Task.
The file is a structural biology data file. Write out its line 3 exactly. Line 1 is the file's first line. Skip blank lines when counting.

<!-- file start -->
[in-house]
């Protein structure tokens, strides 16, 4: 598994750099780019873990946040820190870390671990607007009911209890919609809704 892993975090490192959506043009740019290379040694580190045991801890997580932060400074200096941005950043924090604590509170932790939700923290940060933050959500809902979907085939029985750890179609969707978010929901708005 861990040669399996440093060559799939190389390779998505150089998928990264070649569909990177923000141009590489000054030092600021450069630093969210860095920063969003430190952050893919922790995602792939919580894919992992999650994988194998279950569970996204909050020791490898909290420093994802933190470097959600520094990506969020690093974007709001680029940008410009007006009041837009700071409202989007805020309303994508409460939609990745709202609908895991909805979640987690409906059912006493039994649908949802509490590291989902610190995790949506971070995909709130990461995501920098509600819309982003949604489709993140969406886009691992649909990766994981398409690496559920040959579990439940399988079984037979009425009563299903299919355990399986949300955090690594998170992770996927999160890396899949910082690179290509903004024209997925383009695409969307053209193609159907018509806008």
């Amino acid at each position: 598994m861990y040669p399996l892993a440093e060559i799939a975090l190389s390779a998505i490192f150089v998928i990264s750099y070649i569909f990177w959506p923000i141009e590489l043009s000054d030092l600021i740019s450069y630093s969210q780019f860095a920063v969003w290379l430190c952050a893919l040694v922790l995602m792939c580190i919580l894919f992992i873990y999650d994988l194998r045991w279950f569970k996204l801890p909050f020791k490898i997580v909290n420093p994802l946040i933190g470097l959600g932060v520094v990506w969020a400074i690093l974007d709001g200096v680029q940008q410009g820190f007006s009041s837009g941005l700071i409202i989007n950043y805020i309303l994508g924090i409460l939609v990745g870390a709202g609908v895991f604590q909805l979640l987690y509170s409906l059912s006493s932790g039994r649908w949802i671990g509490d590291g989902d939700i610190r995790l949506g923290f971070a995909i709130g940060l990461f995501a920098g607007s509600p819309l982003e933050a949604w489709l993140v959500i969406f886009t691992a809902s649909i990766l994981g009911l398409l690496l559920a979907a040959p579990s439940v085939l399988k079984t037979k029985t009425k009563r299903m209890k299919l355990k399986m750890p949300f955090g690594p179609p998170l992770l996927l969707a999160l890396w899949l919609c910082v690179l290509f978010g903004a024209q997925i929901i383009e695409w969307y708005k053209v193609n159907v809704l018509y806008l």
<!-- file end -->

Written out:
């Amino acid at each position: 598994m861990y040669p399996l892993a440093e060559i799939a975090l190389s390779a998505i490192f150089v998928i990264s750099y070649i569909f990177w959506p923000i141009e590489l043009s000054d030092l600021i740019s450069y630093s969210q780019f860095a920063v969003w290379l430190c952050a893919l040694v922790l995602m792939c580190i919580l894919f992992i873990y999650d994988l194998r045991w279950f569970k996204l801890p909050f020791k490898i997580v909290n420093p994802l946040i933190g470097l959600g932060v520094v990506w969020a400074i690093l974007d709001g200096v680029q940008q410009g820190f007006s009041s837009g941005l700071i409202i989007n950043y805020i309303l994508g924090i409460l939609v990745g870390a709202g609908v895991f604590q909805l979640l987690y509170s409906l059912s006493s932790g039994r649908w949802i671990g509490d590291g989902d939700i610190r995790l949506g923290f971070a995909i709130g940060l990461f995501a920098g607007s509600p819309l982003e933050a949604w489709l993140v959500i969406f886009t691992a809902s649909i990766l994981g009911l398409l690496l559920a979907a040959p579990s439940v085939l399988k079984t037979k029985t009425k009563r299903m209890k299919l355990k399986m750890p949300f955090g690594p179609p998170l992770l996927l969707a999160l890396w899949l919609c910082v690179l290509f978010g903004a024209q997925i929901i383009e695409w969307y708005k053209v193609n159907v809704l018509y806008l």